Help from the heart
By Pamela McLoughlin
NEW HAVEN — The Rev. Brenda Adkins has had many obstacles in life: a troubled childhood, years of drug addiction and the wrath of domestic violence, to name a few.
That’s why, when she received an honorary doctorate degree in divinity Sunday from Zion Faith Bible Institute, it was a proud moment for Adkins, her husband, John, her grown children and scores of disadvantaged folks she’s helped through years of social service.
In typical style, Adkins doesn’t dwell on the honor selfishly.
"It’s going to allow me to open a Bible school in New Haven, and that’s our ultimate goal," she said. "The award is because it’s God’s timing. It’s nothing I went looking for."
Adkins earned the right to put a "Doctor" in front of her name after she was presented with the degree Sunday at the New Haven Lawn Club, where a dinner was held in her honor.
The woman who chose Adkins for the honor, Josette Rey, dean of the Bible institute, which is associated with Canon College, said though it’s an honorary degree rather than one received through attending classes, the doctorate was earned in ways better than the traditional path.
"She takes care of people and serves the community with all her heart and helping the less fortunate is really important because sometimes they’re forgotten," Rey said. "Because of the work she’s been doing, she’s earned what she’s getting even more than people who do all the (classes)."
Rey said she chose Adkins because of the help and caring she’s given through decades to the less fortunate, whether drug-addicted, mentally ill, criminally inclined, physically sick, homeless, hungry or just in need of a caring heart and ear.
Rey said she visited New Haven and saw the great work Adkins has done, including pounding the pavement of the city’s most crime-ridden and oppressed neighborhoods to deliver on foot the message about HIV, AIDS and the importance of using condoms.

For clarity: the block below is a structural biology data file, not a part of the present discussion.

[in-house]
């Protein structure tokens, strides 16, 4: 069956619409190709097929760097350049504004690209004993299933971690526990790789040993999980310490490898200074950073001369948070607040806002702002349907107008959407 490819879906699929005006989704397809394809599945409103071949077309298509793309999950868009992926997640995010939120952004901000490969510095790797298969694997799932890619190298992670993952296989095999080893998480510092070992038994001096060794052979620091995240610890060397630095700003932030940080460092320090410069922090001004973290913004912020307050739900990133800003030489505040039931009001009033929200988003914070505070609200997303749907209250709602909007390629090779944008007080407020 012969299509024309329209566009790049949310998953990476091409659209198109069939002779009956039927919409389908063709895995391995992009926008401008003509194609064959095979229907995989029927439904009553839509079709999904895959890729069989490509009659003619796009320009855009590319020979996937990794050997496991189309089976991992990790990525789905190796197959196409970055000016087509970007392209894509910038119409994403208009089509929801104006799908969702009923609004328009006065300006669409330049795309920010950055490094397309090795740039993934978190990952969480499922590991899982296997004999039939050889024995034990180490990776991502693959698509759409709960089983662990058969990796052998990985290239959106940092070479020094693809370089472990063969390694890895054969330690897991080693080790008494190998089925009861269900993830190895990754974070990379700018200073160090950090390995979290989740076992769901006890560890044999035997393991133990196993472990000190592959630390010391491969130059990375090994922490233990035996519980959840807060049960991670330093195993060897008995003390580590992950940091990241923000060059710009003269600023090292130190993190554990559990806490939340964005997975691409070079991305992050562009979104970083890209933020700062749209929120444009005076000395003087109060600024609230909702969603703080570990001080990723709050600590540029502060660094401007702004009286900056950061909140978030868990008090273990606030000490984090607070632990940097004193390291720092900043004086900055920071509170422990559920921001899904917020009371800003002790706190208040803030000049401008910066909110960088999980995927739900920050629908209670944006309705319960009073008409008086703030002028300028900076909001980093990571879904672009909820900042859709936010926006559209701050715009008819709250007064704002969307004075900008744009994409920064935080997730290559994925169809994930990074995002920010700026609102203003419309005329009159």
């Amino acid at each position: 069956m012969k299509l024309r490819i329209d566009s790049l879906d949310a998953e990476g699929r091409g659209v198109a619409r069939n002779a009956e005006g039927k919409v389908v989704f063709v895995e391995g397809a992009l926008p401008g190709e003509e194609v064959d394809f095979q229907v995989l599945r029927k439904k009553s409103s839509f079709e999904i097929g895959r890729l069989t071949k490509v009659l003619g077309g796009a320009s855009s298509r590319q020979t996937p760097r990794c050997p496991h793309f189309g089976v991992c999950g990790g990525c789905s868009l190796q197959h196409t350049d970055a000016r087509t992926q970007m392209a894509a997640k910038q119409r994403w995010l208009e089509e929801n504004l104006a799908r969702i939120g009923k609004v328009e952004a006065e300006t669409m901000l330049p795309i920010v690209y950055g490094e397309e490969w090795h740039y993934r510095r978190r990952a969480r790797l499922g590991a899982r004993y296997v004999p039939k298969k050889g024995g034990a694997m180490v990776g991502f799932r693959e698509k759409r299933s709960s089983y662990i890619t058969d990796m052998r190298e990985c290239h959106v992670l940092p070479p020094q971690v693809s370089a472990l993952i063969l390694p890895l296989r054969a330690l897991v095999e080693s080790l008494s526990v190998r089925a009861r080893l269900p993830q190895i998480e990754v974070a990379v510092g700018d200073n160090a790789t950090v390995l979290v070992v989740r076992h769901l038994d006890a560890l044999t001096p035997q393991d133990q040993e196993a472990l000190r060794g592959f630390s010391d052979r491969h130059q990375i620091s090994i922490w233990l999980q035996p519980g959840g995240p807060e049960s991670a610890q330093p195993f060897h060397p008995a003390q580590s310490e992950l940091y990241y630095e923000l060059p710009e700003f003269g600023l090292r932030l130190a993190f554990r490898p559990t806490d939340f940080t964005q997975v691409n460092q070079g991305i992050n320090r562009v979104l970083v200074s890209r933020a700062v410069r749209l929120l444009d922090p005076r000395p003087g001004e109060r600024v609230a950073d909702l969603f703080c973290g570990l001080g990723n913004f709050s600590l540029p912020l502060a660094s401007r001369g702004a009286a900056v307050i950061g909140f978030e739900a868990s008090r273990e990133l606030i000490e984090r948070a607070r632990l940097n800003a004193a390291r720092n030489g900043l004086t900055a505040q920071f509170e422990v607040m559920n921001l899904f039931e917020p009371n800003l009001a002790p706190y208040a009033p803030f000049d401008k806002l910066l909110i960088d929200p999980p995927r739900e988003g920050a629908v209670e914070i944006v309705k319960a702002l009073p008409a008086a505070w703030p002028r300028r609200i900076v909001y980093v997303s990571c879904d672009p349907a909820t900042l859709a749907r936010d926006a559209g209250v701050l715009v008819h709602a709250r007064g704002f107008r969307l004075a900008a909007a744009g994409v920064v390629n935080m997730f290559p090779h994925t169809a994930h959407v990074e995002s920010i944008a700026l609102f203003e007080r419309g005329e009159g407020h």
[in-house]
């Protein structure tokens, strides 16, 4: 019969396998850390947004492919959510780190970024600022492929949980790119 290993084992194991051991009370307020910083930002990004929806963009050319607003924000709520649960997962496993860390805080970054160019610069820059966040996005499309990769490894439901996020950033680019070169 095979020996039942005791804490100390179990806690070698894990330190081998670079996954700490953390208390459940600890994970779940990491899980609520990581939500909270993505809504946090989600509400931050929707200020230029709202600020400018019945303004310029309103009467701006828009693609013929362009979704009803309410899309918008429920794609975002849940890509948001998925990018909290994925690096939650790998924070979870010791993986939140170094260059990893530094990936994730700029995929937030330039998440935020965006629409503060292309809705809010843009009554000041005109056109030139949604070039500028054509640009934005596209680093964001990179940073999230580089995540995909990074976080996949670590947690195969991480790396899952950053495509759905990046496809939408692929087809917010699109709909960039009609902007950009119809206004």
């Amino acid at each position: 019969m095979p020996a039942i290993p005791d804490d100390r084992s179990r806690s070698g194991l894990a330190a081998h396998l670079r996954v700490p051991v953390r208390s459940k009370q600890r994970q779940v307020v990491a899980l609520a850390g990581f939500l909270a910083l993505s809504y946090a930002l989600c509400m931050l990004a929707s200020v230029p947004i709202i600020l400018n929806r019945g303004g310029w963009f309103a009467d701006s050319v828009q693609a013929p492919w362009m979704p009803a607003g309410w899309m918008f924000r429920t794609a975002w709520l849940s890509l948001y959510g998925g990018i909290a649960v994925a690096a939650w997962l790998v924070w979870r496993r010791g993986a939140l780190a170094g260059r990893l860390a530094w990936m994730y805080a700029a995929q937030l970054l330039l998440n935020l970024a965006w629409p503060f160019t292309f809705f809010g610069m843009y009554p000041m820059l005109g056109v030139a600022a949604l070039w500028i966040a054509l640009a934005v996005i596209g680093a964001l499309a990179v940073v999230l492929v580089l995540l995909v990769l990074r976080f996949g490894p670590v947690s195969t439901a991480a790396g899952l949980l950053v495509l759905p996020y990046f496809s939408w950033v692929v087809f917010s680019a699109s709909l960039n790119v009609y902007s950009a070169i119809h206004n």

Adkins has reached mainstream success as founder and director of New Life Spiritual Enlightenment, a faith-based social service agency in a storefront at 29 Kimberly Ave. that serves people on parole, probation and those who are involved in Department of Children and Families programs.
She also is pastor of Everlasting Word Apostolic Outreach Ministries, a fast-growing congregation in the same storefront strip.
"She’s a great leader and well-qualified because of all her work, achievements and commitment to God," said the Rev. Joseline Rey-Sutton, senior pastor of Zion Faith International, associated with the college.
Adkins grew up in New Haven as the oldest of 10 children. Being the oldest wasn’t easy: She had to help a lot with siblings and was the last to get affection, attention, material items and just about anything else.
Adkins, who believes she got her strong-willed nature from her mother, left home at 15 and hit the streets because she had had enough of caring for her family.
She quit school and had a child at 16, but she never lost her will to finish, returned to high school and graduated at age 21 with honors. She was class president and senior speaker and then determined to be a juvenile criminal lawyer
She received a local college scholarship and attended for a while, but the burden at home where she had an abusive partner made it difficult.
Adkins, who credits God for everything, including cleaning her up some 20 years ago, said she thinks he did so at first so she could help her family. Her mom, a good woman plagued by problems, was rearing 11 grandchildren and when she recovered, Adkins was able help, raising one nephew, still at home, from infancy.
Then her help went far beyond family, she said. Once clean, hubby John Adkins got a good job in the construction field. He moved his family off welfare and his wife stayed home, cooking, cleaning and caring for children, including a child they had together.
Brenda Adkins began to notice many people living around them, especially women, were drug addicts. She also saw her addicted friends die at a young age.
She felt she had to act, so Adkins started a Bible study group for women, most of them drug-addicted. Eventually, she established a support group for women that met at Mary Wade home. She then realized neighborhood men needed help and worked to get them to church.
Her volunteer mission grew and she helped scores of folks with housing, jobs, food and clothing before there was a storefront office.
At one time, she delivered necessities from the trunk of her car to folks on the stree"Our life is a book of successes and failures," Brenda Adkins has said.
Today, she’s not disappointed in herself.
"To overcome all these obstacles, to see where I am now, it’s mind blowing to me," she said. "I help people because that’s my heart, but to look for recognition isn’t the reason."
Pamela McLoughlin can be reached at email@example.com.